14. #48
    Regular Member demolidor's Avatar
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    Hehe I wouldn't recommend using Huffy, you'll run out of space in no time (tried a long long time ago). I do think the windows movie maker directly imports the content on the tape as is without converting if you choose the DV-avi option (or maybe I just think so because HDV can do it). Only problem with tapes is even copying as is will happen with x1 speed so it may be mistaken as converting. The HDV format that records on miniDV has the same downside compared to harddisk and flash memory.

    Another WMM step-by-step tutorial, can't get any clearer than this: http://makeinternettv.org/edit/win.import-dvtape.php

    They say the filesize ends up being roughly 13GB so whether or not any conversion takes place, 13GB for 1 hour of SD video makes for pretty outstanding quality....

  15. #49
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    Any opinions on the Panasonic? I haven't checked out the price in the shops

    http://www.camcorderinfo.com/content...Comparison.htm

  16. #50
    Regular Member demolidor's Avatar
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    Quote Originally Posted by Cheung View Post
    Any opinions on the Panasonic? I haven't checked out the price in the shops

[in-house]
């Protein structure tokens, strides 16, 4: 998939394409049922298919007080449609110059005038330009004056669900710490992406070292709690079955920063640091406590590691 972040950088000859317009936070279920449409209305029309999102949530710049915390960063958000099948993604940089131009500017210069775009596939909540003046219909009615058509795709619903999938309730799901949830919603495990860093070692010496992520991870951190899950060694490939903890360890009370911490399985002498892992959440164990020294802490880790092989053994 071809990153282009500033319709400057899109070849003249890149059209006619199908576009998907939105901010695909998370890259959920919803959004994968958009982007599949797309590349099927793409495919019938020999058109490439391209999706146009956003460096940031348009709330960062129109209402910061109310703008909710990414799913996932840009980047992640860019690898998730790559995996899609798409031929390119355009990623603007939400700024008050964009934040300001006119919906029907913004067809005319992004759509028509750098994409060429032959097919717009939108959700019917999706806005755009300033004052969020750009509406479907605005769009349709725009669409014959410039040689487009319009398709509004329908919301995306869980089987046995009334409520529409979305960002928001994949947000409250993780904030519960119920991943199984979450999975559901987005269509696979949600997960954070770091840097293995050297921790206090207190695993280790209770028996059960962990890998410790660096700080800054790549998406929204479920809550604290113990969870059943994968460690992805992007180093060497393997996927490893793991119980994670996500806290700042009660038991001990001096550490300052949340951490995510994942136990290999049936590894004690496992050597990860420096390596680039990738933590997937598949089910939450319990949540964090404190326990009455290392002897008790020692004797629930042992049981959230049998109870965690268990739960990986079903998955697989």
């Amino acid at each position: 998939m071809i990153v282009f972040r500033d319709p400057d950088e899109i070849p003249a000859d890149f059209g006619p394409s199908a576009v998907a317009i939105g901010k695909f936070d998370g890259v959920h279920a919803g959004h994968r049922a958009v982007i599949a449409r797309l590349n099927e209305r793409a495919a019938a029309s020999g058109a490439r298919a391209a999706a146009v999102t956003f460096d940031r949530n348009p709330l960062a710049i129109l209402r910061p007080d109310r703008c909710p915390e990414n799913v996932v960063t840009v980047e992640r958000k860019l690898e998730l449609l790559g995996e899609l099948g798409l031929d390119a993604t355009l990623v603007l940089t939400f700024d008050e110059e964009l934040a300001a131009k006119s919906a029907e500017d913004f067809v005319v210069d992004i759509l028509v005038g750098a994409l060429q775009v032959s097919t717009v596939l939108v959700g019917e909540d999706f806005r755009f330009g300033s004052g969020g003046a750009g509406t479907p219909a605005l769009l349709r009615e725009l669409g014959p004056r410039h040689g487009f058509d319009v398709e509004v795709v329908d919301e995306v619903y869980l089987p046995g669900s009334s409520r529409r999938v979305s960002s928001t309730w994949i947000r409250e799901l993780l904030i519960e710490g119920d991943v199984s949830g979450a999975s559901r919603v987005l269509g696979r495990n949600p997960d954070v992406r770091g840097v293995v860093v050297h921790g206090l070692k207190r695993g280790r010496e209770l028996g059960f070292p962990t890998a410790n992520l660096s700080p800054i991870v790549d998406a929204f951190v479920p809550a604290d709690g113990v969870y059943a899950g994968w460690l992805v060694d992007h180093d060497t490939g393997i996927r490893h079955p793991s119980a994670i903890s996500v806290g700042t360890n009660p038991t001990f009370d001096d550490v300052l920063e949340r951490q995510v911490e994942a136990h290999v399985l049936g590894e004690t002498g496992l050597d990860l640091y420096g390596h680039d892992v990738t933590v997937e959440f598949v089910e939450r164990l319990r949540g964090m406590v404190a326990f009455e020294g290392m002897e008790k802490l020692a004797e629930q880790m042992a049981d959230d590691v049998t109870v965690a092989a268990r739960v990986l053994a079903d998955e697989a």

http://www.camcorderinfo.com/content...Comparison.htm
    Don't think you can go wrong with any of the Canon, Sony, Panasonic, JVC top of the range models. The low light image does look a little on the soft side and apparently it's sharper on it's flash memory sister model the TM300 of which there is an upgraded model available: HDC-TM350 with 64 GB SSD memory (http://www.trustedreviews.com/camcor...c-HDC-TM350/p1). I'd probably pick that one over the HS300, if it's available (seems JP and Europe model only in addition to being a limited model, do see it available on eBay from Japan). The Sony to me looks the most detailed of the low noise 100% crop comparison pics but best to rely on your own impressions .

    It's always usefull to check out actual camera footage on YouTube or Vimeo as well (although not everyone converts their video's in top notch quality).